Why helping Syrian refugees leaves me uneasy

 Helping Syrian refugees is the right thing to do, but the thought that they may be the descendants of those rioters who smashed up the synagogue in Aleppo and forced the great majority of Jews to flee in 1947 does not make Lynette Nusbacher feel any less uneasy. Read her blog in The Times of Israel (with thanks: Michelle):

 Courtyard of the Great synagogue in Aleppo, partly destroyed in 1947

As the kids made their posters for the
collection, I was not entirely happy. I was thinking about other Syrian
refugees. I was thinking in particular about the Jewish population of
Aleppo who were hounded out of their homes in 1947.

There had been a Jewish community in Aleppo
almost as long as there have been Jews (as long as, according to local
legend, the time when the locals drank milk from Abraham’s goats, giving
the city its name). In the 1490s, Aleppo had received large numbers of
Sephardic refugees from Spain and Portugal (whose descendants maintained
the tradition of a ninth Chanukkah candle to commemorate their
acceptance by the Aleppo community), but remarkably maintained a
separate synagogue service that preserved the pre-Sephardic rite of the
congregation.

The Jews of Syria became increasingly
uncomfortable during and after the period of direct rule from Vichy and
later by the Free French. It is estimated that 4,500 Jews moved from the
ancient Syrian communities to British Palestine between 1942 and 1947.

The excuse for the organized mob violence in
1947 was the United Nations vote at Lake Success, New York, to partition
the western coastal strip of Palestine between a Jewish state and an
Arab state. It is very likely, however, that the pogrom was a deliberate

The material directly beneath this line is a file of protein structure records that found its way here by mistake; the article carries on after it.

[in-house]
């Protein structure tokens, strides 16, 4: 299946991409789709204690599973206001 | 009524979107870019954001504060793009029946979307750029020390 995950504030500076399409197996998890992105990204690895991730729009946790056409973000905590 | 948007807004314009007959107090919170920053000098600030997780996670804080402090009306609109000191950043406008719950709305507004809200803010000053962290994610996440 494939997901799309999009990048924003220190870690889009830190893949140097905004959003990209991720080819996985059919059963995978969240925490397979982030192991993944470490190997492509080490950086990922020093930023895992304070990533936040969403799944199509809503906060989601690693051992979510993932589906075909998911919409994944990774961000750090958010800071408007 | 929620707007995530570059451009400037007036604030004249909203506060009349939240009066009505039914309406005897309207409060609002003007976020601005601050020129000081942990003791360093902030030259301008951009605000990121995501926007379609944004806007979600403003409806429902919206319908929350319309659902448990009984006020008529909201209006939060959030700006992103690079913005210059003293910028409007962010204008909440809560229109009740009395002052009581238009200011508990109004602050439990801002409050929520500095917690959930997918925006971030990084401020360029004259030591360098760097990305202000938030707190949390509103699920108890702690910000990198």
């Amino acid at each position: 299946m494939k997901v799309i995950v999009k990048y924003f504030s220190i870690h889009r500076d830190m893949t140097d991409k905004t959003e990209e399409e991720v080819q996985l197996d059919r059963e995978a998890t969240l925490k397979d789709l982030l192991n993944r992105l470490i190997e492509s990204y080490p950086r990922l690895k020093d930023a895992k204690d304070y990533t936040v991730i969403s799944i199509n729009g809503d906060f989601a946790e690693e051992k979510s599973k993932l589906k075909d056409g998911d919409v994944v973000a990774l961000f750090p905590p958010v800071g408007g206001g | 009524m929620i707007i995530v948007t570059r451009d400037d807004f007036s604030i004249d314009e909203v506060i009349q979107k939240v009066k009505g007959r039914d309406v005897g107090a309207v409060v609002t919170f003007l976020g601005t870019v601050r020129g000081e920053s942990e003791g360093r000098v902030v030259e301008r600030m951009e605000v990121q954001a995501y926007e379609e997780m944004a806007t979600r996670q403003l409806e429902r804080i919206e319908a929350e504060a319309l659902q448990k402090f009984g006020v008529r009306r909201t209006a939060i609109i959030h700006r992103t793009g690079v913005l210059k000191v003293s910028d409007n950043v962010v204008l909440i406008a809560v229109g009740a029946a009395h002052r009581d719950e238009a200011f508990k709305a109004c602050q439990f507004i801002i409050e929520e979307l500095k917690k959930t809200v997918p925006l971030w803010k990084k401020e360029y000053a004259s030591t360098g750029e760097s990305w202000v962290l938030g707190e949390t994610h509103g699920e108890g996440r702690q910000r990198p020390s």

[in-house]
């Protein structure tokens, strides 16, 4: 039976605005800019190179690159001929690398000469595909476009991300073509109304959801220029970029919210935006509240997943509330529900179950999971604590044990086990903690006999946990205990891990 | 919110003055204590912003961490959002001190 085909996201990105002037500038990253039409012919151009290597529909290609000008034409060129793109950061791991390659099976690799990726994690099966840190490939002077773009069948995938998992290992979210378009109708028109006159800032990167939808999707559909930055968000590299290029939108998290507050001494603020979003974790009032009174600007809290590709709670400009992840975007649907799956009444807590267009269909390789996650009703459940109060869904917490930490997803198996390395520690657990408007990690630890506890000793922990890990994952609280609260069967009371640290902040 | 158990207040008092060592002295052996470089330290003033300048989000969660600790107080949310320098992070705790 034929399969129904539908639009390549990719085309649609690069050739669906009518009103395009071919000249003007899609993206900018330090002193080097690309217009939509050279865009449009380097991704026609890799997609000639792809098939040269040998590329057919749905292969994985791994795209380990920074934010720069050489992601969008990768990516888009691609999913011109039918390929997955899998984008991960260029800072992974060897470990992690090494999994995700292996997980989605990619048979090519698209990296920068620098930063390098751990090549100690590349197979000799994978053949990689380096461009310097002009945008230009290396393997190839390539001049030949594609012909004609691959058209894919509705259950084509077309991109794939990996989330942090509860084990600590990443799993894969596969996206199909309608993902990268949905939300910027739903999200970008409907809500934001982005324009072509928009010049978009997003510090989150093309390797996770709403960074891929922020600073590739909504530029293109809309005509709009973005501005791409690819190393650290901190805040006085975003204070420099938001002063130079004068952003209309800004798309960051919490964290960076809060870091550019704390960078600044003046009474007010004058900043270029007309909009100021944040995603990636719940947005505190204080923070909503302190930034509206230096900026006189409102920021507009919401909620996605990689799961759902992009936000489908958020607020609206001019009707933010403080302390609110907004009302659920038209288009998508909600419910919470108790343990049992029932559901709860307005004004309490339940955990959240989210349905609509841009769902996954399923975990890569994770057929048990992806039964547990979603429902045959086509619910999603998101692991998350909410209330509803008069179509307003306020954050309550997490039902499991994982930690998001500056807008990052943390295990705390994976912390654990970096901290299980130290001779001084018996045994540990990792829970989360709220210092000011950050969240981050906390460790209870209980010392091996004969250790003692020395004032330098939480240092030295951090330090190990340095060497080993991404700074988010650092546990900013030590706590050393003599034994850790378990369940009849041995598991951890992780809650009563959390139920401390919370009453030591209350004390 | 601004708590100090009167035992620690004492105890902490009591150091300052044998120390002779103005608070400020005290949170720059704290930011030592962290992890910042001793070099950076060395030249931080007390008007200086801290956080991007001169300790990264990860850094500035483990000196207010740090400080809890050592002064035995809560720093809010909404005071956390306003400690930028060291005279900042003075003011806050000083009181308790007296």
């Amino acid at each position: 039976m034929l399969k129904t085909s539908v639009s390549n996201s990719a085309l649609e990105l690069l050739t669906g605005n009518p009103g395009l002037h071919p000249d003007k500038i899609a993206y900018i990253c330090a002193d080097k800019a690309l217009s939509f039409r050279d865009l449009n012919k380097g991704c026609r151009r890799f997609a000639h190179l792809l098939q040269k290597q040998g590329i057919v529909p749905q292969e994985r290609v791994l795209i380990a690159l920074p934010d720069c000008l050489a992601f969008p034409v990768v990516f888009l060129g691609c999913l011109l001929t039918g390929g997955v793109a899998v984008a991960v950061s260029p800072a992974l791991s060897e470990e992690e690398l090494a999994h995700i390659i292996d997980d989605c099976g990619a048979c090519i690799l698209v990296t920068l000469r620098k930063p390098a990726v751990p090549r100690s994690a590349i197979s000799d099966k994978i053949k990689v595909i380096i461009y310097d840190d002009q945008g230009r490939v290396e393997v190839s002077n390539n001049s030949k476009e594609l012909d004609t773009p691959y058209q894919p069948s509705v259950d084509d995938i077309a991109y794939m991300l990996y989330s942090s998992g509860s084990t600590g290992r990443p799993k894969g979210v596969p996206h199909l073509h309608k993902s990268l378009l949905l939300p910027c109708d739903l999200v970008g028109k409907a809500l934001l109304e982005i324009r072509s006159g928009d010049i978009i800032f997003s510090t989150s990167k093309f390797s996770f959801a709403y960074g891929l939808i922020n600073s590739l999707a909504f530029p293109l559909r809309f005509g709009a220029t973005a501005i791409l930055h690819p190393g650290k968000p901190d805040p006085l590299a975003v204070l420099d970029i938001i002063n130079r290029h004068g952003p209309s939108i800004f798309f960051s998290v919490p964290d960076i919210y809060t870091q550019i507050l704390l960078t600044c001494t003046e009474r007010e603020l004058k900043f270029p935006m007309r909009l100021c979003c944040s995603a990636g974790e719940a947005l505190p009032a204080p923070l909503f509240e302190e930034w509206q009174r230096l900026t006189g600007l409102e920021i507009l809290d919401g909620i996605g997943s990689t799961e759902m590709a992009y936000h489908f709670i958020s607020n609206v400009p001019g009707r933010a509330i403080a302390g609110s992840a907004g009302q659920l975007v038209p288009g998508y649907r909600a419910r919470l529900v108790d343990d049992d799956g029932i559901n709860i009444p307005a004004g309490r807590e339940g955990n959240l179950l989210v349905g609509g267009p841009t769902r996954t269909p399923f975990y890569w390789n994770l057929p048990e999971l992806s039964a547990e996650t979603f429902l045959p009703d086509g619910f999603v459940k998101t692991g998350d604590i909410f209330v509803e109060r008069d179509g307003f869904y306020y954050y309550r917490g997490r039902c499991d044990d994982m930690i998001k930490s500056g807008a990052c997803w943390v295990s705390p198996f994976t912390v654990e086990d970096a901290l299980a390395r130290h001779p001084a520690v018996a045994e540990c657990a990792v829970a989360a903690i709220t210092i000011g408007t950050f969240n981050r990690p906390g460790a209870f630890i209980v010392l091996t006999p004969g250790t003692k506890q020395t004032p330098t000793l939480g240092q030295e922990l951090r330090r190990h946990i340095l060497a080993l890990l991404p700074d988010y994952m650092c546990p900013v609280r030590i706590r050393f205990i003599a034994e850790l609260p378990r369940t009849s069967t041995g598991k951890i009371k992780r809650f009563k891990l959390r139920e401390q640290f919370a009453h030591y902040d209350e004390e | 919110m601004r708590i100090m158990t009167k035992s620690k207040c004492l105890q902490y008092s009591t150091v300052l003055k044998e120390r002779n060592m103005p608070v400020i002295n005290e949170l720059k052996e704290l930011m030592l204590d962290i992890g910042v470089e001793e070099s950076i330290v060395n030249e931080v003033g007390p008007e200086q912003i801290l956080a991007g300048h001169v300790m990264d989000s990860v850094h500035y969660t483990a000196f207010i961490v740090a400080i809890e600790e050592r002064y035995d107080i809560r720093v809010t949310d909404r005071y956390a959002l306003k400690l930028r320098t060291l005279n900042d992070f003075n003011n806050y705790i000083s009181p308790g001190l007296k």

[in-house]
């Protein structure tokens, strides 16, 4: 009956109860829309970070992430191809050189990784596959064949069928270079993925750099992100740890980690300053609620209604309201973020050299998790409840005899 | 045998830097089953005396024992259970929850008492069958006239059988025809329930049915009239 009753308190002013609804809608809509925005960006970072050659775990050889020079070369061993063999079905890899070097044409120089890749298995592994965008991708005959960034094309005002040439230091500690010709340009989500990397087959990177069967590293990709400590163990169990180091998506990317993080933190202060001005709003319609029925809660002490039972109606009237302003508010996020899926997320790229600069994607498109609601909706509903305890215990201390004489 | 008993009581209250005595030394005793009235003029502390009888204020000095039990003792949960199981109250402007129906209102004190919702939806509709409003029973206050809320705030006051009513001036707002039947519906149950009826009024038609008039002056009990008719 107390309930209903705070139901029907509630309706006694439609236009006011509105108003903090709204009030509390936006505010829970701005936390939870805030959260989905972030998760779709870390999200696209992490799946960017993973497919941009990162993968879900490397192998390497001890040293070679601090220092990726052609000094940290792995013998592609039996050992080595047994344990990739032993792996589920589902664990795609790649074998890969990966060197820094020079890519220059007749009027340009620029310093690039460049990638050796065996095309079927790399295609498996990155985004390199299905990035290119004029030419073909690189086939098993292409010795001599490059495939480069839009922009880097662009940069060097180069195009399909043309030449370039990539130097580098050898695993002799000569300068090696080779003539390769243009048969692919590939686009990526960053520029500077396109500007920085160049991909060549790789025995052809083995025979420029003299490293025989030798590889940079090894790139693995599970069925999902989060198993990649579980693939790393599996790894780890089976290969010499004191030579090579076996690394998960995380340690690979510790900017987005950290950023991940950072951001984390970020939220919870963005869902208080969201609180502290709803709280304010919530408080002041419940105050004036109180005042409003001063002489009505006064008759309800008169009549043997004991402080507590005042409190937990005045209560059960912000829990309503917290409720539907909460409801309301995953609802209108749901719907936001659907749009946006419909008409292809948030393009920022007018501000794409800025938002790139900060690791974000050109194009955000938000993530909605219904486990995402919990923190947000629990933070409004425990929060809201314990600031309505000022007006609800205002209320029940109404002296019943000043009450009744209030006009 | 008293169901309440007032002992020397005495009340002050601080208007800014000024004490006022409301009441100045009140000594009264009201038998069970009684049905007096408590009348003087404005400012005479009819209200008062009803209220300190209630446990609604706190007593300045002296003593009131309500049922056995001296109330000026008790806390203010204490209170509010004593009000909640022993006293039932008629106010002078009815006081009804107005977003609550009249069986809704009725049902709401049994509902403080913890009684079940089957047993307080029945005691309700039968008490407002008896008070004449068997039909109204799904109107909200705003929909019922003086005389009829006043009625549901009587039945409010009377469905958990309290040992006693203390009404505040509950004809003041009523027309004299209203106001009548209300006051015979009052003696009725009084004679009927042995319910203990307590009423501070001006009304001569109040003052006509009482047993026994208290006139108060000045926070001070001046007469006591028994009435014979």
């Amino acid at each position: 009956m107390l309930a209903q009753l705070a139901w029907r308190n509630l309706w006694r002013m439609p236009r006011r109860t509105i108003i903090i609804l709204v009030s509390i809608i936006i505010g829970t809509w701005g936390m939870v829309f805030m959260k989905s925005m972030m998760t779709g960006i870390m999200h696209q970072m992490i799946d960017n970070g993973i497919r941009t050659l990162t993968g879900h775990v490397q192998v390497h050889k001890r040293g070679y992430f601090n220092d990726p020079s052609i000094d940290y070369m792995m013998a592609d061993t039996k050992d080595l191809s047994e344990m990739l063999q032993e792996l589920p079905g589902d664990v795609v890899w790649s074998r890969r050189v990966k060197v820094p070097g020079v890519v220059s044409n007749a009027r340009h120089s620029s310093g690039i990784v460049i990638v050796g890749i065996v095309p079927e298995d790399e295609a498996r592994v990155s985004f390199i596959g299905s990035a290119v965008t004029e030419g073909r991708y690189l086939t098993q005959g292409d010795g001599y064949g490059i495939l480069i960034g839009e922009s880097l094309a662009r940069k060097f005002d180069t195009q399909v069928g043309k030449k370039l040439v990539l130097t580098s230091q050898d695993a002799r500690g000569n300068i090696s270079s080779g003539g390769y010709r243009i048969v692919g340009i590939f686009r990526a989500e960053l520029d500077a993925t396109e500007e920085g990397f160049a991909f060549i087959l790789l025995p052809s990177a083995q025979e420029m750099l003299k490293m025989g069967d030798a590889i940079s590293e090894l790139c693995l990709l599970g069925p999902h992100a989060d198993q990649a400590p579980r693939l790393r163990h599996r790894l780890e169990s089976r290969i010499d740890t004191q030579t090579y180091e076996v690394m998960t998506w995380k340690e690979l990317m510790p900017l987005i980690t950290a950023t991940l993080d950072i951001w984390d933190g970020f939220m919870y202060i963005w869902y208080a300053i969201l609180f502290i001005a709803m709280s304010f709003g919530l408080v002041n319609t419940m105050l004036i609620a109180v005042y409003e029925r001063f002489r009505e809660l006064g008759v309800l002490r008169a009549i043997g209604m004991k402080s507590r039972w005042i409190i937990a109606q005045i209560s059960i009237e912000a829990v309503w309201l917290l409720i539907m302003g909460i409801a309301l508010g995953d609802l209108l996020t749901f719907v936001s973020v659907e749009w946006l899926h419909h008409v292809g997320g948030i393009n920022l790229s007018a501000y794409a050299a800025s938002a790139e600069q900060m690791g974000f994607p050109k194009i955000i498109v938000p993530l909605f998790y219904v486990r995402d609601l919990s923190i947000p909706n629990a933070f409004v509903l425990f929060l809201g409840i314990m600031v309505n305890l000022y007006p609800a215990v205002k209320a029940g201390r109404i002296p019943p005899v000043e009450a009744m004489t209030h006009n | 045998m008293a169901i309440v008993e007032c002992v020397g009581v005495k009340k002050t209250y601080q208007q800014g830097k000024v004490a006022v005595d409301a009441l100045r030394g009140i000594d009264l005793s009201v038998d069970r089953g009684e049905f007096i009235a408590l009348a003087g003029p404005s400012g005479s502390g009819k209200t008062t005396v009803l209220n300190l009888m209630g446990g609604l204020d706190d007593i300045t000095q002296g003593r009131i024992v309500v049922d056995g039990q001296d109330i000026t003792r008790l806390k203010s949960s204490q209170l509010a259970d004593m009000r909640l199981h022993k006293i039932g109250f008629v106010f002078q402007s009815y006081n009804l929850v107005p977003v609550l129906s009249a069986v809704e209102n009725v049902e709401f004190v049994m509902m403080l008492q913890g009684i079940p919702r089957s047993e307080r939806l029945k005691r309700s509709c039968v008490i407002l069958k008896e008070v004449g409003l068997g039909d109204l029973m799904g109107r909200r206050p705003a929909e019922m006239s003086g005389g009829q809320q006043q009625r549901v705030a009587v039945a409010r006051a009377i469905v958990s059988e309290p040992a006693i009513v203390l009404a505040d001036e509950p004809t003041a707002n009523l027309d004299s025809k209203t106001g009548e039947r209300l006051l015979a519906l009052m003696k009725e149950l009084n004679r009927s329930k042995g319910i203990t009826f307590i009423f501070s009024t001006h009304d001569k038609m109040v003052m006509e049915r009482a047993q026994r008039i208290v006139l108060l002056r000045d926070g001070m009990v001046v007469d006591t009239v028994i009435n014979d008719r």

part of the “Arabization” policy that the Syrian state had been
pursuing over the year since the French evacuated the territory of their
expired Syria mandate. The pogrom in Aleppo may have been worse than
the one in Damascus because the ‘Alawis of Aleppo might have felt the
need to show themselves to be just as Arab as their more orthodox Muslim
neighbors.

A large proportion of Aleppo’s prewar Jewish
population of 10,000 fled the violence and destruction of communal
institutions and personal property. The remainder were effectively
internally displaced and ransomed by private Canadian funds over the
ensuing decades. The Assad regime ended the prohibition on Jewish
emigration in 1992 under pressure from the United States. By that time
very few remained.

Almost none of the refugees from Aleppo and
Damascus was resettled in Europe. The largest number were resettled in
Israel and the United States, with most of the remainder in Mexico,
Panama and Brazil. The one place in Europe where Syrian refugees found a
home in any numbers was among the Sephardic Jews of Manchester.

Read article in full

One Comment

  • How we do know they have changed?

    Israe's first and foremost obligation is to the ingathering and survival of the Jewish people.

    A nation must preserve its national identity and territorial integrity or perish.

    We have seen multi-cultural Europe belatedly awaken to the fact the nation-state is still the basis of human life.

    Like or it or not, the different peoples of the earth won't be other than who they are in their national outlook and this will be true even in the Messianic Age.

    Reply

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This website is dedicated to preserving the memory of the near-extinct Jewish communities, of the Middle East and North Africa, documenting the stories of the Jewish refugees and their current struggle for recognition and restitution.

Point of No Return

Jewish Refugees from Arab and Muslim Countries

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forgotten Jewish refugees - updated daily.